Haywood was good at the defensive chatter that guards need to hear if they are to anticipate screens and picks. But Chandler may be better. And there's no question he can use his length in different ways than Haywood, able to get from one side of the paint to the other with ease. On offense, Chandler says playing with Nowitzki gives him the same kind of freedom he had in New Orleans. It wasn't just Chris Paul that gave Chandler room for all those oops; David West's ability to space the floor created room. And like Paul, Jason Kidd knows what to do for Chandler when he has room.
"I've actually wanted to play with Dallas for a long time," Chandler said Saturday. "When I was in Chicago, I wanted to come here, but I was a restricted free agent. I wanted to come here then, but it just wouldn't seem like it made sense."
Now, Chandler in Dallas makes sense. Entering play Sunday, Chandler had the 13th-best plus-minus ratio (+197) in the entire league, behind only Pau Gasol and Tim Duncan among centers (or players who play center). The two-player combinations of Chandler and Nowitzki and Chandler and Kidd were seventh- and eighth-best in the league, at +225 and +214, respectively. (Kidd and Nowtizki are even better on the floor together, at +243.)
And Dallas is tied with the Lakers for fifth-lowest field goal percentage allowed, .437 (Adjusted for pace, Dallas in eighth in John Hollinger's defensive efficiency rankings, allowing 100.1 points per 100 possessions.)
"Tyson's the man," Nowtizki said. "Tyson's a very positive guy, always communicating. In the locker room, he's always vocal. He's been a great, great addition, on and off the floor. Just the energy he brings, the positiveness. Every day, he's fired up. In shootaround, he's screaming, 'What are we doing?' He's been a great influence."
The irony about Chandler being the lynchpin of a zone defense is that, other than a brief stint playing it early in his career in Chicago, he's almost never played it in the pros. His introduction to the zone came last year, while a member of the U.S. team that won the gold medal at the World Championships in Turkey. During discussions with assistant coach Jim Boeheim -- whose matchup zones at Syracuse have been his staple defense for three decades -- Chandler was exposed to a true believer, who gave him an idea of how to play it.
"He just really gave me a feel of how to direct a zone from the back," Chandler said. "The guy in the back has to be the most vocal, 'cause you see everything. You have to constantly put guys in the right position, and the zone has to almost anticipate movement and rotate, so you don't caught out of place. Because in man, you just follow your man. The zone has to be able to shift as it's happening. I felt like with the right personnel, it can be great in the league."
The Mavericks, when healthy, can put great closeout length in the back of their zone, with 7-foot Nowitzki in one corner and the 6-foot-6 Butler (or the 6-foot-8 Shawn Marion) in the other. The zone, Chandler says, was especially effective against teams like Orlando that often use one-on-one or isolation sets.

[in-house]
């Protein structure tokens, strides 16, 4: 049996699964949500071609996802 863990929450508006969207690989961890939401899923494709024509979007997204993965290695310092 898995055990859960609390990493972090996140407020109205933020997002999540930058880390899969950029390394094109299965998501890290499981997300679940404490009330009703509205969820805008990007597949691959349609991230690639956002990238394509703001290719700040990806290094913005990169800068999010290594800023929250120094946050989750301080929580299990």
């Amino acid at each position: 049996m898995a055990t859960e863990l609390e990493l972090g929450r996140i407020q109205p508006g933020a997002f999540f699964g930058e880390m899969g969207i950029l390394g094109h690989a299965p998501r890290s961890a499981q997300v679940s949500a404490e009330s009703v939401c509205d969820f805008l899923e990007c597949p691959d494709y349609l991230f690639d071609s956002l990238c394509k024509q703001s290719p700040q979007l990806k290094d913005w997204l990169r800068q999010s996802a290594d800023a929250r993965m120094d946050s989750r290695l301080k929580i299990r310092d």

"Especially when we go against teams with great drivers, teams that are perimeter-oriented, like Atlanta," Chandler said. "Teams like (Milwaukee), when we have all our personnel. Chicago. Teams with really good guard play. You make a guy like Derrick Rose see two or three defenders, not just one. Guys start coming in, getting loose, and then you drop back into a zone, and now they're seeing two or three guys in front of them. It's frustrating. I think it's definitely frustrating for a driver."
"That's what the zone is supposed to do when it works," Kidd said. "Sometimes, maybe you get torched when a team gets hot from behind the arc. But it changes the star. You try to take away the star player's comfort level."
Can a team play zone as a basic defense in the NBA and win a championship?Probably not.
The zone is probably not something you could play 70 or 80 times a game. A good team with strong shooters will figure out a way to get them the ball and break the zone up. The Mavericks, though, will keep throwing it at people.
"Guys adjust in our league," Chandler said. "Guys will adjust to a zone. But for that three or four minutes, five possessions you buy yourself, that's huge in a ballgame."
What is popular is not always right, and what is right is not always popular. From John Looney:
I usually enjoy your columns, but enough with Arenas. Enough. Stick with San Antonio's resurgence or write about Miami's missing pieces, the potential of the Bulls, [Serge] Ibaka being a defensive force that drains 17 footers, Donald Sterling's bigotry, Garnett's knee, etc.
We get it, Gilbert is good for the media; you have an athlete that will talk (occasionally?) truthfully without cliches, and nothing is better for him than a light and a camera so that he can feel the attention his parents never gave him after being abandoned.
Nothing has changed about him. He plays selfishly, always has. Even him lying about being injured to get Nick Young more playing time was selfish.